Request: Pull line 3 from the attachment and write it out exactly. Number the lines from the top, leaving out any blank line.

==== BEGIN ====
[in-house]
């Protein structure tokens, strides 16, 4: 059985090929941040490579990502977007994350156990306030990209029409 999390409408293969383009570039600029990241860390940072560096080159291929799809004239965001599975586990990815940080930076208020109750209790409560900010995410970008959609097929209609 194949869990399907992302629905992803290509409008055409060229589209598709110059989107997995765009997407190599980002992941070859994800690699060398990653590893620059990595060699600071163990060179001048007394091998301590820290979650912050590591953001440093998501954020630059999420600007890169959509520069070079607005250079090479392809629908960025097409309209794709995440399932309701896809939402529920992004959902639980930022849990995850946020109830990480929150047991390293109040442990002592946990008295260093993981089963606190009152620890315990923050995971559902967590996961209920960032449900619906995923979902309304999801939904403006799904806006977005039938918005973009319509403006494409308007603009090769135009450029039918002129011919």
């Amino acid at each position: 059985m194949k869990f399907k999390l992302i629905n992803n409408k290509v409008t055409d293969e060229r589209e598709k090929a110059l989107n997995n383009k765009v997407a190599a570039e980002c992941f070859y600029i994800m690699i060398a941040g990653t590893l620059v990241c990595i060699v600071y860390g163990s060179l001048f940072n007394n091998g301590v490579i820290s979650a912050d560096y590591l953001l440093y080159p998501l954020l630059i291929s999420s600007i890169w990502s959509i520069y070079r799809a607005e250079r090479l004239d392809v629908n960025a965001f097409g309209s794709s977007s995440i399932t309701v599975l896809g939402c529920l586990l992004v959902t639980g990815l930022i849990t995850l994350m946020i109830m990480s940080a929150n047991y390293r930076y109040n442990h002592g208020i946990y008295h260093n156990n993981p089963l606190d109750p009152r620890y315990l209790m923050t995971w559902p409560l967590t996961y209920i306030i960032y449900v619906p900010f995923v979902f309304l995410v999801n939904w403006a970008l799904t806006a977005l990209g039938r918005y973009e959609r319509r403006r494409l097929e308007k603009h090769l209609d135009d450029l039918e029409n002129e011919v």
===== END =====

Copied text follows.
């Amino acid at each position: 059985m194949k869990f399907k999390l992302i629905n992803n409408k290509v409008t055409d293969e060229r589209e598709k090929a110059l989107n997995n383009k765009v997407a190599a570039e980002c992941f070859y600029i994800m690699i060398a941040g990653t590893l620059v990241c990595i060699v600071y860390g163990s060179l001048f940072n007394n091998g301590v490579i820290s979650a912050d560096y590591l953001l440093y080159p998501l954020l630059i291929s999420s600007i890169w990502s959509i520069y070079r799809a607005e250079r090479l004239d392809v629908n960025a965001f097409g309209s794709s977007s995440i399932t309701v599975l896809g939402c529920l586990l992004v959902t639980g990815l930022i849990t995850l994350m946020i109830m990480s940080a929150n047991y390293r930076y109040n442990h002592g208020i946990y008295h260093n156990n993981p089963l606190d109750p009152r620890y315990l209790m923050t995971w559902p409560l967590t996961y209920i306030i960032y449900v619906p900010f995923v979902f309304l995410v999801n939904w403006a970008l799904t806006a977005l990209g039938r918005y973009e959609r319509r403006r494409l097929e308007k603009h090769l209609d135009d450029l039918e029409n002129e011919v």